The plane trembled below me, jolting my stomach into awareness of the fact that I was thousands of feet above the Earth. Breathing deeply and gripping my armrest, I felt the familiar and unwelcome sensation of motion sickness take hold. Enviously, I glanced at the other passengers around me, unaffected and even bored by the descent as they lazily flipped through magazines or readjusted their neck pillows. I gritted my teeth. I’d take bored over nauseous any day.
One thing did manage to distract me as the plane eased downward, though. The open window to my right revealed my first glance at Nicaragua. For months I had planned for this trip, trying to arrive as prepared as I possibly could.
But no packing list could make me prepared for the way I would feel when I saw the country sprawling out below me in the darkness, noticeably lacking the grid of lights I was used to in the States. Faint trails of light stretched across the ground like delicate veins, occasionally meeting up with clusters of stronger light in small cities and then fading back out again.
A thrill rose up in me as I peered out of my little window, taking in Nicaragua for the first time. I felt the magnitude of my privilege from my seat in the plane when I recognized that the vast expanse of darkness below me had a lot to do with poverty and lack of electricity. I lost myself in speculation, wondering about all the millions of people we were flying over and what their lives might be like. Soon, I would know.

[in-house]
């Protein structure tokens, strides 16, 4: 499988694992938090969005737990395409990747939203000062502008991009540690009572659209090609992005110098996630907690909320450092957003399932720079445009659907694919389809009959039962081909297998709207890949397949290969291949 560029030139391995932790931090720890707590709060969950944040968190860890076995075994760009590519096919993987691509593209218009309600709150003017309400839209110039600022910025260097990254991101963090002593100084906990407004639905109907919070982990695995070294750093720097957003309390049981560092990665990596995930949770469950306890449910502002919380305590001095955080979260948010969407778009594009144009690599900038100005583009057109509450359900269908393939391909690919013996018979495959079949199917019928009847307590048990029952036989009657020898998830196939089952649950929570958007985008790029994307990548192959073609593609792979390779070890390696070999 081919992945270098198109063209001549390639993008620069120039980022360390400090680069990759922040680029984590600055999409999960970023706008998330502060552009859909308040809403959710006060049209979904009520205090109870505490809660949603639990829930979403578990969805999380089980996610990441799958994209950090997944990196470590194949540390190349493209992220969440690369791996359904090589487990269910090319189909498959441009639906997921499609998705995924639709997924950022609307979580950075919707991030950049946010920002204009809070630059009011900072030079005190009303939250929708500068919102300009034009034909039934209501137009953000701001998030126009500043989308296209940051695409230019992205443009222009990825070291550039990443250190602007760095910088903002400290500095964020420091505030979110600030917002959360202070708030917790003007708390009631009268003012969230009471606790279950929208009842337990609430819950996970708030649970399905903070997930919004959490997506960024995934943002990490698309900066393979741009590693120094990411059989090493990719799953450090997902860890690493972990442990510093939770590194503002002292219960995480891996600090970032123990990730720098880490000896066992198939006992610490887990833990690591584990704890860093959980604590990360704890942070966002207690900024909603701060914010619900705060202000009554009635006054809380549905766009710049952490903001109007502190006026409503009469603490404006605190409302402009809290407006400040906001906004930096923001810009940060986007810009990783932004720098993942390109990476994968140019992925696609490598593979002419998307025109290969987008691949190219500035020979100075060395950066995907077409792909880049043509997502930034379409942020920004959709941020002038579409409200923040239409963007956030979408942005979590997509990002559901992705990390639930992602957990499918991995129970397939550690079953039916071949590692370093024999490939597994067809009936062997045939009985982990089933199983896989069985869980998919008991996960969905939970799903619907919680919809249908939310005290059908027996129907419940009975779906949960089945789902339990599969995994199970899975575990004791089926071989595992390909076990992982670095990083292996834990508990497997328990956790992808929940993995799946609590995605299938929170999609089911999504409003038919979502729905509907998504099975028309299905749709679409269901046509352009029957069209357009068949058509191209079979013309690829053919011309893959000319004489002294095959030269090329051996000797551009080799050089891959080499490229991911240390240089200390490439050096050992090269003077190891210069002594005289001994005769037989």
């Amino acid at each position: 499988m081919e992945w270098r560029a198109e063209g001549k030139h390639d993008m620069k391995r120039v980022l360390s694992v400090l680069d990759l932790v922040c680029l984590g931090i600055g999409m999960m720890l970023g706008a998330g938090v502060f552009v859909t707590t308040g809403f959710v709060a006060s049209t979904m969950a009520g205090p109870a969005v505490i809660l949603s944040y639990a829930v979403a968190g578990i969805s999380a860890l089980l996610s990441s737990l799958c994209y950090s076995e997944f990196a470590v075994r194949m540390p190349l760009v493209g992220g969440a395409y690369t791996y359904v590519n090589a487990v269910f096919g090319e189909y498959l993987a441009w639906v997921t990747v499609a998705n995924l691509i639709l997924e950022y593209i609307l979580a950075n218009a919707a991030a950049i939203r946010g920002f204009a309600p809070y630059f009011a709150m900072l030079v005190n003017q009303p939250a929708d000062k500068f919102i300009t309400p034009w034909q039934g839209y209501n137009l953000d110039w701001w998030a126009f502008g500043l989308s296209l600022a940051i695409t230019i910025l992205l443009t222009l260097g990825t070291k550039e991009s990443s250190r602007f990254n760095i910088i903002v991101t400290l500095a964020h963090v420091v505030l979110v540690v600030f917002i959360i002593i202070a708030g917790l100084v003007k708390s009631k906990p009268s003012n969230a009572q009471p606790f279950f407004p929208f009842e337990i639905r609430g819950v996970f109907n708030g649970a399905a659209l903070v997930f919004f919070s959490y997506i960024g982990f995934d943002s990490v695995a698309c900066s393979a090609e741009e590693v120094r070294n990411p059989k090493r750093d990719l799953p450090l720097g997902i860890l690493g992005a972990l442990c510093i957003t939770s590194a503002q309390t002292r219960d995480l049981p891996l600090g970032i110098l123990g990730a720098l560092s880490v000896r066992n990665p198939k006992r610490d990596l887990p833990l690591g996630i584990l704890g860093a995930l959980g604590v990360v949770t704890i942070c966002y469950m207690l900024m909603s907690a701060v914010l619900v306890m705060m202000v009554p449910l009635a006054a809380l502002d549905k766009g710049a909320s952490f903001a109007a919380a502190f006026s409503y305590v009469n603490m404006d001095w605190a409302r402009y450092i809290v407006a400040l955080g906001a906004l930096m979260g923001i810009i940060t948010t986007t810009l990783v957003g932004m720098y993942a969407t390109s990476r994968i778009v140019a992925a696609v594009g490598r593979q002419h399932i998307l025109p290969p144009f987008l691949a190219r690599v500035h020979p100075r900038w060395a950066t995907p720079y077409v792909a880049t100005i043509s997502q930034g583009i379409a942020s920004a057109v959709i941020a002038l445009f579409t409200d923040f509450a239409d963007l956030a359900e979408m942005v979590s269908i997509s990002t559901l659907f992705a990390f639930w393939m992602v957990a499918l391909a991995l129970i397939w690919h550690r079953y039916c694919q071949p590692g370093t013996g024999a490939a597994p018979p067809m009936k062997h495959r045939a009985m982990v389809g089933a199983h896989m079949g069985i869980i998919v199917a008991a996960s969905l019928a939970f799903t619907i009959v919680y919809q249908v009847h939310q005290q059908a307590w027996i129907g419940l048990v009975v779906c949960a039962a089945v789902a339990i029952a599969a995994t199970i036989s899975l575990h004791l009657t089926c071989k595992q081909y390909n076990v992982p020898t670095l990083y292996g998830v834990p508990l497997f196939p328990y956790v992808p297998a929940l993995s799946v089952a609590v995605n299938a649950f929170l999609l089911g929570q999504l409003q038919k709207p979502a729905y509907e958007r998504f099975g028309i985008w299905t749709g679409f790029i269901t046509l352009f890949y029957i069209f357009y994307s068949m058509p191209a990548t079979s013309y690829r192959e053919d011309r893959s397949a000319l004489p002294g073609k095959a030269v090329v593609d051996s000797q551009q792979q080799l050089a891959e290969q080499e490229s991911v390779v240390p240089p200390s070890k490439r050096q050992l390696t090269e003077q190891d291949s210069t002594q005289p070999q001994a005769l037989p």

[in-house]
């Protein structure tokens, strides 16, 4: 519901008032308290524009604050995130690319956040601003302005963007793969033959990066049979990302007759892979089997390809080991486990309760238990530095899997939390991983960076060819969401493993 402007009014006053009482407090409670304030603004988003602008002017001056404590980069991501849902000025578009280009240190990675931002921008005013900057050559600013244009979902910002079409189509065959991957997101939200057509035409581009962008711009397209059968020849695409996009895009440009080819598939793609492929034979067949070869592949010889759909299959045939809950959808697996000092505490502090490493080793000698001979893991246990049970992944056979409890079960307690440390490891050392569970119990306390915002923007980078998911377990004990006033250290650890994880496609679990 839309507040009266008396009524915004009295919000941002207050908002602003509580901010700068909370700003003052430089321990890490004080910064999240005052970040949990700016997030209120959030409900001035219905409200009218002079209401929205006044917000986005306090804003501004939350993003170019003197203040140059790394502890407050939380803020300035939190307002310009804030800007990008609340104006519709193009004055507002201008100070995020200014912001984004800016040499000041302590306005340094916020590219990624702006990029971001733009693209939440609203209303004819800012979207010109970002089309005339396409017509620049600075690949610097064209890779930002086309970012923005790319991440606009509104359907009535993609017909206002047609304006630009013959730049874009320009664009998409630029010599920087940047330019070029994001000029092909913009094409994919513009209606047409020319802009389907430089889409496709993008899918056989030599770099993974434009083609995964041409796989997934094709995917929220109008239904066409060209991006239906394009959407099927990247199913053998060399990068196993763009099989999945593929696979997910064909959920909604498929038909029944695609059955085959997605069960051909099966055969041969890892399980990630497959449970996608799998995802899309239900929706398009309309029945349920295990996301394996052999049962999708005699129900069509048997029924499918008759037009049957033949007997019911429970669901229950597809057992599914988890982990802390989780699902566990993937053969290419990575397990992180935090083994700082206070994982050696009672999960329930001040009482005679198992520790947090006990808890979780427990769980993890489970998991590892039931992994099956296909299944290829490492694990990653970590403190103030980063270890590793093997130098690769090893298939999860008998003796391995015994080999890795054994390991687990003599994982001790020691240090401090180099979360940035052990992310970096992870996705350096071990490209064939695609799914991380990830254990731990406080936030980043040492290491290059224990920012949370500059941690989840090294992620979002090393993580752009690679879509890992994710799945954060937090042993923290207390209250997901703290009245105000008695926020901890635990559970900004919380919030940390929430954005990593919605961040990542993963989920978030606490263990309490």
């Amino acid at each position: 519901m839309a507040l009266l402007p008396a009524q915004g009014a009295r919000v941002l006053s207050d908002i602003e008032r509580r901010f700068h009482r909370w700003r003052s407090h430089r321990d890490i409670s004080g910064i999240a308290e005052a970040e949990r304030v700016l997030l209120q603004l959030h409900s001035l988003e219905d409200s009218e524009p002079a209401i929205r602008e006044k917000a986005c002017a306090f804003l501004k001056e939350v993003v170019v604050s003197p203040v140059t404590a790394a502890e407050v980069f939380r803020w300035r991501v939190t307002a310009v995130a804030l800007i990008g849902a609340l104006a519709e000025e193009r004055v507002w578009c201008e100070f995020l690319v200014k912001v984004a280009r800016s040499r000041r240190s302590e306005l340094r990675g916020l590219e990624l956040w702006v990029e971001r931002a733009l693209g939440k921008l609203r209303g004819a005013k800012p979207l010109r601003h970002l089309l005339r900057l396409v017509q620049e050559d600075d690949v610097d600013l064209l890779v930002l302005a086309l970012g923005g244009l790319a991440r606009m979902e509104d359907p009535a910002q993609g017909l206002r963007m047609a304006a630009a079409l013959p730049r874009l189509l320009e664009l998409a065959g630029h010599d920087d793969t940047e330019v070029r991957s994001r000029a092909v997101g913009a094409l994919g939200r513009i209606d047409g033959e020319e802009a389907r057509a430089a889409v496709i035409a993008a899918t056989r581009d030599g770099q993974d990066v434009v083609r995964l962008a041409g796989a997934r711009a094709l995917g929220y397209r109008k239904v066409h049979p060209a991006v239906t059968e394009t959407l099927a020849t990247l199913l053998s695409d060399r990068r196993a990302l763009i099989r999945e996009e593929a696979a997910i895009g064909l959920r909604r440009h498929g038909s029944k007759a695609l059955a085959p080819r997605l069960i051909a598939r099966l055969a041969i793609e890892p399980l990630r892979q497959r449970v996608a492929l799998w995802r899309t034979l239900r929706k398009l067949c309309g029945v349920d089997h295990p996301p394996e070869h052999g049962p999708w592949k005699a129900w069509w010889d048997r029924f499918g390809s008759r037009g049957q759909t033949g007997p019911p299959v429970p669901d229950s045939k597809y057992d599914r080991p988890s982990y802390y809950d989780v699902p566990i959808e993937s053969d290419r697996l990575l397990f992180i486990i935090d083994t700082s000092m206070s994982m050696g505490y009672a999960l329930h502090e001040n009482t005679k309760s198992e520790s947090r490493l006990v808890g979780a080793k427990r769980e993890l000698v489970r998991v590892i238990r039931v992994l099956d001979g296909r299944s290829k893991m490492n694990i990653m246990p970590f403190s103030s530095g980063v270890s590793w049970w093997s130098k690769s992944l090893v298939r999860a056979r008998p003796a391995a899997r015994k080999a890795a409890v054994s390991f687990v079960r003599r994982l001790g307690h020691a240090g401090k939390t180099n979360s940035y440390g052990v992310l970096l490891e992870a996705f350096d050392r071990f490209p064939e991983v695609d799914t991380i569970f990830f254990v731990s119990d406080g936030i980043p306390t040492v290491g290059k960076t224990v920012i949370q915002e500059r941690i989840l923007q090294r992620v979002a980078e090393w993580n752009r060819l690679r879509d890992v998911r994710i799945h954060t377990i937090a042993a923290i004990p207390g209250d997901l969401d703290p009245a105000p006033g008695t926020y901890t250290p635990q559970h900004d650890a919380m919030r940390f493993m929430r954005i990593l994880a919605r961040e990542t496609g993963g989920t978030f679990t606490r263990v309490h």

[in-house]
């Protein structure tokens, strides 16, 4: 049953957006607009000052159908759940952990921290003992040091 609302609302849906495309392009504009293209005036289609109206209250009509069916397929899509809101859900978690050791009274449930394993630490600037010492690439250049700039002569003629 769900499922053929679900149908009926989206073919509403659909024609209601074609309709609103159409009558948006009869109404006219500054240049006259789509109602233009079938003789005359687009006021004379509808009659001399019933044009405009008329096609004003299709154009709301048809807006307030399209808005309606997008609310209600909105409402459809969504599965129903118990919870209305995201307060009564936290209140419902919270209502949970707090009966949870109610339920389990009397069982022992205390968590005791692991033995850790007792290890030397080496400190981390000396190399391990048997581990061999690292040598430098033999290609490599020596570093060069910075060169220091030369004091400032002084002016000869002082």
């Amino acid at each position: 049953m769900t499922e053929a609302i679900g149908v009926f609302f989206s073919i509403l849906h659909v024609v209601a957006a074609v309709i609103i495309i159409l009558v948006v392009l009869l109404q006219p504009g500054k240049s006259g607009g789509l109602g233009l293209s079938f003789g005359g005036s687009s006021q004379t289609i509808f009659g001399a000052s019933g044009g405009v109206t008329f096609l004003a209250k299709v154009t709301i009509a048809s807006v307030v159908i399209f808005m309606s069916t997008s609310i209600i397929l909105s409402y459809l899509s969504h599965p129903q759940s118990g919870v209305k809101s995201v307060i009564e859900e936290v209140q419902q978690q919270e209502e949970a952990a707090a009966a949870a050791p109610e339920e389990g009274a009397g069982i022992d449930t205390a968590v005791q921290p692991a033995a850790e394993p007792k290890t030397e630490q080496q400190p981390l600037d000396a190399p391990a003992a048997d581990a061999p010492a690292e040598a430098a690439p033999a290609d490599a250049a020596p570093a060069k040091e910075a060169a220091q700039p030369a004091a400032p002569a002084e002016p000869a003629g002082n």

That first ride through the streets of Managua in an open-air truck left no sense unstimulated. Horns were used generously, almost losing their significance and ending up as more of a greeting than a stern objection. My hair whipped around my face, momentarily obscuring my view of the city whizzing by. Everywhere I saw little vignettes of Managuan life playing out before me: souvenir stands parked by the side of the road to make a quick sale; a basketball game surrounded by kids in the middle of the night; families sitting out on their front porches and talking in the evening air.
Everyone noticed the trees immediately. Ginormous electric trees lined the main road, standing taller than houses and glowing neon orange, green, pink and blue. They were fascinating to us, casting light over the city in more varied color than the typical yellow streetlight. My group later learned of the resentment those trees ignited among Managuans, an initiative of the first lady. Each tree represented thousands of dollars spent on beautification in a country that needs infrastructure, healthcare and education far more urgently.
The fourteen other students in the truck with me were all just as observant, caught up in the rush and liveliness of the traffic. We were pretty wide-eyed and quiet. I’m sure everyone felt as amazed as I did that the trip we’d planned on for so long was finally the present reality.
This was the first of sixteen days in Nicaragua – full of colors, sounds, sensations and uncertainty. By the time we pulled into our home base, the nonprofit called AMOS, I felt eager to find familiarity and get to doing the learning and service this trip would entail. The next two weeks unfurled endlessly before us, blank and ready to fill with new memories.